7) Utilize Spell Check


Spelling is crucial. A draft with a lot of spelling errors is a guaranteed flop. When we write, we aren't necessarily focused on whether or not we are spelling things correctly, and that's okay. What's not okay is to leave those easily fixable errors once the writing is over and expect our editors to smooth them out for us. We can't expect them to do all the work and quite frankly, they won't.


Unfortunately being blinded by the page after a while is a real thing. The more you stare at a Word document, the harder it becomes to read, and this is especially true if you've read the same paragraph about five hundred times. Thankfully we aren't expected to become champion spellers. That's where the wonderful world of spell check comes in. By utilizing these programs we can take the hard part out of solving all the errors we've made along the way. Whether you use traditional spell check or a program like Grammarly, using them guarantees you won't be letting your editor's down anytime soon.


8) Subscribe to The Chicago Manual of Style


If you've never been published before, you're going to want to familiarize yourself with this one. This is the ultimate style guide when it comes to writing and is known as the publisher's bible. It's not uncommon for editors to cite this in their notes and corrections, so if this is the first time you're hearing about it, it would be smart to look it over. I'm including the link to it here in case you're interested. This will help you understand why an editor has made a certain change or suggestion.

In order to read through it you can either subscribe to the online version or buy a hard copy. It's $39 for a year-long subscription, but well worth it. It'll allow you to become a better writer and solve more issues before sending your work off to an editor or beta reader.


9) Follow Formatting Rules


These days if you're looking to get published, you HAVE to follow the formatting rules. These specifications are plainly stated by publishers on their submissions page. Rules vary depending on who the publisher is, but one thing is absolutely certain: If you don't follow the rules, you don't stand a chance. For this reason it is vital to read and reread these parameters before you send in your work.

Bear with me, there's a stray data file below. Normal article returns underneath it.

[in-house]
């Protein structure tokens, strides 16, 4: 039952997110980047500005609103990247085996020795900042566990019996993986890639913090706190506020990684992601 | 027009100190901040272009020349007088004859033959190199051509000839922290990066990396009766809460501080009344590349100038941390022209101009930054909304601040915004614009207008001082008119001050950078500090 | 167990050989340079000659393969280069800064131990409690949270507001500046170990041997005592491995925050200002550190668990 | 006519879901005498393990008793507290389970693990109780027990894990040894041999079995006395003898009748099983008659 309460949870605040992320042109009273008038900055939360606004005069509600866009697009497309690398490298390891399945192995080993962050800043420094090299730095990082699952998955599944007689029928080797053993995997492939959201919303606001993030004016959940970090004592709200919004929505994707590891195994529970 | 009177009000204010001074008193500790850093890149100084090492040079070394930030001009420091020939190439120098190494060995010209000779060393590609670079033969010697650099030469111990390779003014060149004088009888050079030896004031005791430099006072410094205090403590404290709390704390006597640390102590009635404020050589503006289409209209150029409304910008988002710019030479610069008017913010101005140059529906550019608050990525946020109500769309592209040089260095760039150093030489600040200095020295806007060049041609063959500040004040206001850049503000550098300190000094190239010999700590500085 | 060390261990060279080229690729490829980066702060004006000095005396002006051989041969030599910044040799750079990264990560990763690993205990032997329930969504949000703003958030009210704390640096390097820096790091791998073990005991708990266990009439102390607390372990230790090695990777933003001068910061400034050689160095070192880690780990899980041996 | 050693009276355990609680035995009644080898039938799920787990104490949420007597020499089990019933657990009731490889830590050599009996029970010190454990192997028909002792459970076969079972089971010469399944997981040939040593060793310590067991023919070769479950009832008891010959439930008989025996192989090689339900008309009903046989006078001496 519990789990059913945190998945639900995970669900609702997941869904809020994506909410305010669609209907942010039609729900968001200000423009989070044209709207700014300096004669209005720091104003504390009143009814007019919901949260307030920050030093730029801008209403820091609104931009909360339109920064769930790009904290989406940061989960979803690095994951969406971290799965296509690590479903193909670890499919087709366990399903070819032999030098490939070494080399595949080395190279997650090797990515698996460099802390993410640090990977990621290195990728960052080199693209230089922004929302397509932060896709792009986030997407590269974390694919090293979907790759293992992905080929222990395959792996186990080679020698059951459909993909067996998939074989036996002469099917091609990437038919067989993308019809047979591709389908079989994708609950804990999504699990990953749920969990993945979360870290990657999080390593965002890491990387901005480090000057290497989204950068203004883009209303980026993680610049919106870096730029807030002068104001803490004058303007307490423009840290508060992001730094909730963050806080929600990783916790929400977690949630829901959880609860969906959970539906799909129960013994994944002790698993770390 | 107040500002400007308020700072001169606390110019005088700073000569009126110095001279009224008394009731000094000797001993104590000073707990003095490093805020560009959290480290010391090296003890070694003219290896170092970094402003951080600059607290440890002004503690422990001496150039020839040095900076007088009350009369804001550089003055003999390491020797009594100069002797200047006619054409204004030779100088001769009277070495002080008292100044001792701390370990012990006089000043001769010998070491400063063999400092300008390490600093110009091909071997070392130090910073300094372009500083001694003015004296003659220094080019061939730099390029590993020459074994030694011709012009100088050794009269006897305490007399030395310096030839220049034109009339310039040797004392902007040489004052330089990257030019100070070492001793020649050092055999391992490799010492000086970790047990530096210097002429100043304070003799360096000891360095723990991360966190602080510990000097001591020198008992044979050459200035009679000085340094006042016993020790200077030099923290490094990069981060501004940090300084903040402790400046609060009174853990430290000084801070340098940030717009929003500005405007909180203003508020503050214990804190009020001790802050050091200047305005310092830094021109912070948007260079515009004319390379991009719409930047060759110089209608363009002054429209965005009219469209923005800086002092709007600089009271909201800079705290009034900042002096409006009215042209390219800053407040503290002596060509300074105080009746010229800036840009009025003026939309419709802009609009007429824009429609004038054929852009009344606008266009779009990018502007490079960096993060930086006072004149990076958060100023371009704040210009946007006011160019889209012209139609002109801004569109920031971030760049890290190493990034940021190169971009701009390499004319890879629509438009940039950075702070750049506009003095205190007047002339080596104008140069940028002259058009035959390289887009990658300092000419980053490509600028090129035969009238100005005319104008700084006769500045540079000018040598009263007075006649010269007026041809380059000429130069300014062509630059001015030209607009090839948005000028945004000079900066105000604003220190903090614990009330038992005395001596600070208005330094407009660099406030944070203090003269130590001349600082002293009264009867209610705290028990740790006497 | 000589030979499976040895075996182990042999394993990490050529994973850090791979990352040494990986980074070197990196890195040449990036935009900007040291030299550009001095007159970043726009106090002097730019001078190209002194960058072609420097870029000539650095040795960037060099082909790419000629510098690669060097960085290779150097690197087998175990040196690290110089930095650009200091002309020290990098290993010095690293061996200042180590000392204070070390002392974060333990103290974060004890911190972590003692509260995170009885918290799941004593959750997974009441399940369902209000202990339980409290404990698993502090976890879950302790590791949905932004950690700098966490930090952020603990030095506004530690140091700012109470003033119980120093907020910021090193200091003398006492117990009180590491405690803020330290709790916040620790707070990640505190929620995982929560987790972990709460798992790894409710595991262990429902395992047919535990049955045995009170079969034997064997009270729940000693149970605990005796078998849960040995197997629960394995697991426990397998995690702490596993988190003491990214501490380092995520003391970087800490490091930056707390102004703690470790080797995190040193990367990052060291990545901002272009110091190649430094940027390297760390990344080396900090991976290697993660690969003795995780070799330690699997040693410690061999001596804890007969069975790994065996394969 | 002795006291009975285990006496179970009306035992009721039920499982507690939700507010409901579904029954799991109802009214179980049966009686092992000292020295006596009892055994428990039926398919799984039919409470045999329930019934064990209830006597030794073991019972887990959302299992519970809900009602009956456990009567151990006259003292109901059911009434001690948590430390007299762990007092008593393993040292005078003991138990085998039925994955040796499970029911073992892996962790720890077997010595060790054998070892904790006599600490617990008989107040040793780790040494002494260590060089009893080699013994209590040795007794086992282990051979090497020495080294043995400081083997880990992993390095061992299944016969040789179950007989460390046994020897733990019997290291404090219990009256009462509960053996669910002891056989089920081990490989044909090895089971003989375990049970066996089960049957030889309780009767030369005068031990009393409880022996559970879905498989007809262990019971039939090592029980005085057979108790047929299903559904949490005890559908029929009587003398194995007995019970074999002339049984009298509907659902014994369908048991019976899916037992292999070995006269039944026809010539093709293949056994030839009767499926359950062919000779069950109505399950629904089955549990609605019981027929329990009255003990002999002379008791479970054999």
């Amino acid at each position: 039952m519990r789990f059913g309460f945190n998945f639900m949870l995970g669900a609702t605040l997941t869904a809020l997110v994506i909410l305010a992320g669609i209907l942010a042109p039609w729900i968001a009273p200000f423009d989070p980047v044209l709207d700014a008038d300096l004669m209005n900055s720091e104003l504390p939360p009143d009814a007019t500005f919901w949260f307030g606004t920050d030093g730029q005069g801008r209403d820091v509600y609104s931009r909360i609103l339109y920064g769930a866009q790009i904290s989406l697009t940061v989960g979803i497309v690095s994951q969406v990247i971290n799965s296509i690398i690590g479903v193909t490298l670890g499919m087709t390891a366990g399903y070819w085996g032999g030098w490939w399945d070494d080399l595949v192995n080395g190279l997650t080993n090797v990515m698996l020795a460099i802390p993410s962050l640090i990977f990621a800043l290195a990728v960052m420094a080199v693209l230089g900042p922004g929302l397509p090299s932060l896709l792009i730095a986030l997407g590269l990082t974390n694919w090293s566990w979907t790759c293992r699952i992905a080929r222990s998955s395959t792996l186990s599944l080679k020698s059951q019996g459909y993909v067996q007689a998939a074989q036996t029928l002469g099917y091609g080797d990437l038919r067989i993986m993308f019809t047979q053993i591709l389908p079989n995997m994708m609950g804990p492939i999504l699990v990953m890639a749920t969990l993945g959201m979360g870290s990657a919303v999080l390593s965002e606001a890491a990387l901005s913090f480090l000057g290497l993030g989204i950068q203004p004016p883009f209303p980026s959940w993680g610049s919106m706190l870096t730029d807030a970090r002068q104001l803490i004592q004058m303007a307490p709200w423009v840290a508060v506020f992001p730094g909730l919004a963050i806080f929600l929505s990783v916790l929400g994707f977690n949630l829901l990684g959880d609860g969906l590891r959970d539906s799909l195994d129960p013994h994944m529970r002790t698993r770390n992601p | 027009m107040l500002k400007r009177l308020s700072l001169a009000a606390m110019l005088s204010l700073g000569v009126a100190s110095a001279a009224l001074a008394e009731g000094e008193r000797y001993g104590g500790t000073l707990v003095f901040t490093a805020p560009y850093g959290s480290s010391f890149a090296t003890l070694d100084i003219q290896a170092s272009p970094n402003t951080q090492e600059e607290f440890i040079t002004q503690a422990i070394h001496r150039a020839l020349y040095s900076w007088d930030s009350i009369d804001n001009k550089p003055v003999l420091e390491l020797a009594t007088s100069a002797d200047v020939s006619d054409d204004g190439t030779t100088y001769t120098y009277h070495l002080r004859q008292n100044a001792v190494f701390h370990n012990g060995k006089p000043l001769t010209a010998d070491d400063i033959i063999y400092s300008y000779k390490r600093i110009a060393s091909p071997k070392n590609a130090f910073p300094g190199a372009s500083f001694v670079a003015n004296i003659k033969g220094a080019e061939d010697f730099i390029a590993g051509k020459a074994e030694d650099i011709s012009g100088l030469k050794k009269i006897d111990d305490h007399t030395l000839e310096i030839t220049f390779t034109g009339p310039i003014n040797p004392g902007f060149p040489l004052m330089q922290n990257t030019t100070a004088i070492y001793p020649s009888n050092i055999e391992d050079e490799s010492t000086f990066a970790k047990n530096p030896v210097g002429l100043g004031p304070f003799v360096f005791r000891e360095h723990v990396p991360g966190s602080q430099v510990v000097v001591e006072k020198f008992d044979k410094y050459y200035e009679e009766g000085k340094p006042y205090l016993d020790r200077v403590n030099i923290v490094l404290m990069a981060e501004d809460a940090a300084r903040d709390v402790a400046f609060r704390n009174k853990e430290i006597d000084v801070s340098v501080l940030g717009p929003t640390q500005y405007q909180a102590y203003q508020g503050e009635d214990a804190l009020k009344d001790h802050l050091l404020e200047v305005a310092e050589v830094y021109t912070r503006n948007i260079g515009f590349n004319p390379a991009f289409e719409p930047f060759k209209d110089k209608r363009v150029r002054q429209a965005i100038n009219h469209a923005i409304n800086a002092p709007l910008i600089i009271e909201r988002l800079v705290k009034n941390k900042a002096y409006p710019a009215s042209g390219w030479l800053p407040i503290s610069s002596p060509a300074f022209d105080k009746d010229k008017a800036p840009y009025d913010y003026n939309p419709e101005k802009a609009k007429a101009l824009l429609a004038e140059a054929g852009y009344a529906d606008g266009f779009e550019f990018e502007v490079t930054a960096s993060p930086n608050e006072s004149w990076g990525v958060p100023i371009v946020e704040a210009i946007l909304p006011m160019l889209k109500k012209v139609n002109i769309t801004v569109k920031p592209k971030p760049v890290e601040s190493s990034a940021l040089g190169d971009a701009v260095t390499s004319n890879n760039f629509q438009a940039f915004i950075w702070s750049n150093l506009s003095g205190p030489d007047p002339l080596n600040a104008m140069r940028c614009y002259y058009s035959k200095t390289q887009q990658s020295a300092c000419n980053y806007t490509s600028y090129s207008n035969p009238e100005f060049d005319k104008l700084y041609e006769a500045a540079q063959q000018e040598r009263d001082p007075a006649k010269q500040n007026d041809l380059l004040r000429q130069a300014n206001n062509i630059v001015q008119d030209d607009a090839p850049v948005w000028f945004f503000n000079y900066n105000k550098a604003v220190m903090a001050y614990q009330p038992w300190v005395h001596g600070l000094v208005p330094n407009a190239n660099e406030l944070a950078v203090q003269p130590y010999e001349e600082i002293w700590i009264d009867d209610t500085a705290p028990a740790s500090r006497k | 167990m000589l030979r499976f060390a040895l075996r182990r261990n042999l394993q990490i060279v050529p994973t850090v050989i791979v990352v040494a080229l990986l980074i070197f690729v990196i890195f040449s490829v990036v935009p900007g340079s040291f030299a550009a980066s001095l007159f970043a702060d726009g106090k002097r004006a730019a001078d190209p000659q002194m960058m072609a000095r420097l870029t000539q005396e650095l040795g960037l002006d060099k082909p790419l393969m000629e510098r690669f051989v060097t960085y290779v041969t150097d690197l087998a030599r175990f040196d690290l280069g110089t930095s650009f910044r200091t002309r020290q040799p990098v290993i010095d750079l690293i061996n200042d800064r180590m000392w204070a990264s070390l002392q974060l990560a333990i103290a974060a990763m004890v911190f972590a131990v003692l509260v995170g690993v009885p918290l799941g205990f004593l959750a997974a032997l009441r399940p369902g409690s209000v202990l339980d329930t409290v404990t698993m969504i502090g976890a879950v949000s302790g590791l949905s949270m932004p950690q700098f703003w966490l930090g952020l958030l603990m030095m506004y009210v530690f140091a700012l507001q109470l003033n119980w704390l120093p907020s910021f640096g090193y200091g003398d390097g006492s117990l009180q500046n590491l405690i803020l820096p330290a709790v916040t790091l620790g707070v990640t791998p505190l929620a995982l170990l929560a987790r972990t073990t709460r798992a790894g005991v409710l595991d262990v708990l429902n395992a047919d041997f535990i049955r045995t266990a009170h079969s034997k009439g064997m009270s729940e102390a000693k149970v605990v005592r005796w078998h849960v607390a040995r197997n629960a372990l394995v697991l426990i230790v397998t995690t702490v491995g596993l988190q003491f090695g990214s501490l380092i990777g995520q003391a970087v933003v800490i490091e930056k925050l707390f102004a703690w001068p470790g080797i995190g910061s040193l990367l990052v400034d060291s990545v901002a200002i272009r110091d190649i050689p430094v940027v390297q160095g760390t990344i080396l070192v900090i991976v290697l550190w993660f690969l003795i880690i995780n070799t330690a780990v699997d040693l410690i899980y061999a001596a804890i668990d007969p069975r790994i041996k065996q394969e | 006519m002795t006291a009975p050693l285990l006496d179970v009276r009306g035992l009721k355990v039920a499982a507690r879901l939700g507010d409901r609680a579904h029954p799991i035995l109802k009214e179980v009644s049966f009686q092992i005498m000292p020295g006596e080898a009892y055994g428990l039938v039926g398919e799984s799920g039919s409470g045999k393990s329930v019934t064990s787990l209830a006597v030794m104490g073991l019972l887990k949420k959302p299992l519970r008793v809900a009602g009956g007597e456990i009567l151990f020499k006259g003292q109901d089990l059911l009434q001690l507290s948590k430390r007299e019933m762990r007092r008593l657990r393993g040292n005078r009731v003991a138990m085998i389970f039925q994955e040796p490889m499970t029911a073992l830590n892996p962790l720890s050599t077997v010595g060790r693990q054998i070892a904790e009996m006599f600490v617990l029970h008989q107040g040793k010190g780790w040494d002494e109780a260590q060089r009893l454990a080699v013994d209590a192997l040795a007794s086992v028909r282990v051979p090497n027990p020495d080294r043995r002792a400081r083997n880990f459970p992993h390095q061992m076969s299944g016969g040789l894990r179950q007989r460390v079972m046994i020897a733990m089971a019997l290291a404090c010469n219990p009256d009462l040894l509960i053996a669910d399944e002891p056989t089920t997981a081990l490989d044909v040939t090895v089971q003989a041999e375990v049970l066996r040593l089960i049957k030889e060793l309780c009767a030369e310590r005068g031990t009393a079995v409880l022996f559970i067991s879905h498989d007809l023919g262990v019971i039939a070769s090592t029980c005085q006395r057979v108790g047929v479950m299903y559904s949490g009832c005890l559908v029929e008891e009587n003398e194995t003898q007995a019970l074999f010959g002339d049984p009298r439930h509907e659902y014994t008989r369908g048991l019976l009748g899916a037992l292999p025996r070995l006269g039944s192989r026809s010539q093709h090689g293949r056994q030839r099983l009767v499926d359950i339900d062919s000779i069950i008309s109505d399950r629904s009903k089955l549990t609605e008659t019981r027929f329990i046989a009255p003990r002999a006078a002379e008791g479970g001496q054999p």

Formatting in general is important because it increases readability. It allows beta readers to read as if it's already an established book, and editors to focus on what they're actually there to accomplish rather than fixing your format. While it's true that there are differences in what publishers ask for, there are some key elements that stay the same.


  • Send your manuscript as a Word document unless stated otherwise (.doc or .docx).

  • Use double-line spacing.

  • Use a single space after periods.

  • Only use 12 pt., black, Times New Roman font.

  • Using tab to indent your paragraphs may not be necessary. Check with your publisher as it varies by genre.

  • The first paragraph of any chapter, after a subheader, or following a bulleted or numbered list shouldn’t be indented.

  • Use page breaks between chapters.

10) Don't Over-Edit


While it's a good idea to self-edit, it's important not to over-edit. Knowing the difference is a little like walking a tightrope, but it's good to keep in mind that the pursuit of perfection is overrated. No one is perfect, and that includes writers. That's why we hire whole teams of people to help us clean, correct, polish, and sell our work. That's right, I am recommending that you hire an editor despite being self-sufficient. Unless you're an editor yourself, chances are you don't know everything there is to know about publishing parameters and editing in general. That being said, if you want to give your work its best chance at success, an extra set of eyes never hurts.


That's it! 10 tips to help you edit your manuscript. If you follow these, you should be in a good position when it comes to having a relatively clean manuscript. Remember, when in doubt, ask your editor.